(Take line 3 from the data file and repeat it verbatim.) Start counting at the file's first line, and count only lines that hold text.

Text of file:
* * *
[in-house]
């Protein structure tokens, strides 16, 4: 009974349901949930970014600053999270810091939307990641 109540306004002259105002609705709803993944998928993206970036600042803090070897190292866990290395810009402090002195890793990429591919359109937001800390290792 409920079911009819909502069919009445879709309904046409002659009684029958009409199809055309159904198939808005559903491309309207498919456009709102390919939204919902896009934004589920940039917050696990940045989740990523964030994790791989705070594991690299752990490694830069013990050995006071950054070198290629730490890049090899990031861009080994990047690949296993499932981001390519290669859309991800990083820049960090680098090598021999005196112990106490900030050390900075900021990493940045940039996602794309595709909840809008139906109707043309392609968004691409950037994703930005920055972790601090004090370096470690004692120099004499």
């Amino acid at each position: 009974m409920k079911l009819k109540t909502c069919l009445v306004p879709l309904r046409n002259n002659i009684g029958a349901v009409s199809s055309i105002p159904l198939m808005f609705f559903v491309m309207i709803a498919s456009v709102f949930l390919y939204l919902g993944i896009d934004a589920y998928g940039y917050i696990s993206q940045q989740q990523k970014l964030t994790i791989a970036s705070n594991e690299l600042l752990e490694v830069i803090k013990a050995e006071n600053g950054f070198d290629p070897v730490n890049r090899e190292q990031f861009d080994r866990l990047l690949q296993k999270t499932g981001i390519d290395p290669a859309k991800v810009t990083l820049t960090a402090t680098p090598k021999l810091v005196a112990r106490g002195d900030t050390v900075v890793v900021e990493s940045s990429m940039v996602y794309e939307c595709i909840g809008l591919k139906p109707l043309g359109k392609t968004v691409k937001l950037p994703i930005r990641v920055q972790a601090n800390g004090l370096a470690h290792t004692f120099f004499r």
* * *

């Amino acid at each position: 009974m409920k079911l009819k109540t909502c069919l009445v306004p879709l309904r046409n002259n002659i009684g029958a349901v009409s199809s055309i105002p159904l198939m808005f609705f559903v491309m309207i709803a498919s456009v709102f949930l390919y939204l919902g993944i896009d934004a589920y998928g940039y917050i696990s993206q940045q989740q990523k970014l964030t994790i791989a970036s705070n594991e690299l600042l752990e490694v830069i803090k013990a050995e006071n600053g950054f070198d290629p070897v730490n890049r090899e190292q990031f861009d080994r866990l990047l690949q296993k999270t499932g981001i390519d290395p290669a859309k991800v810009t990083l820049t960090a402090t680098p090598k021999l810091v005196a112990r106490g002195d900030t050390v900075v890793v900021e990493s940045s990429m940039v996602y794309e939307c595709i909840g809008l591919k139906p109707l043309g359109k392609t968004v691409k937001l950037p994703i930005r990641v920055q972790a601090n800390g004090l370096a470690h290792t004692f120099f004499r």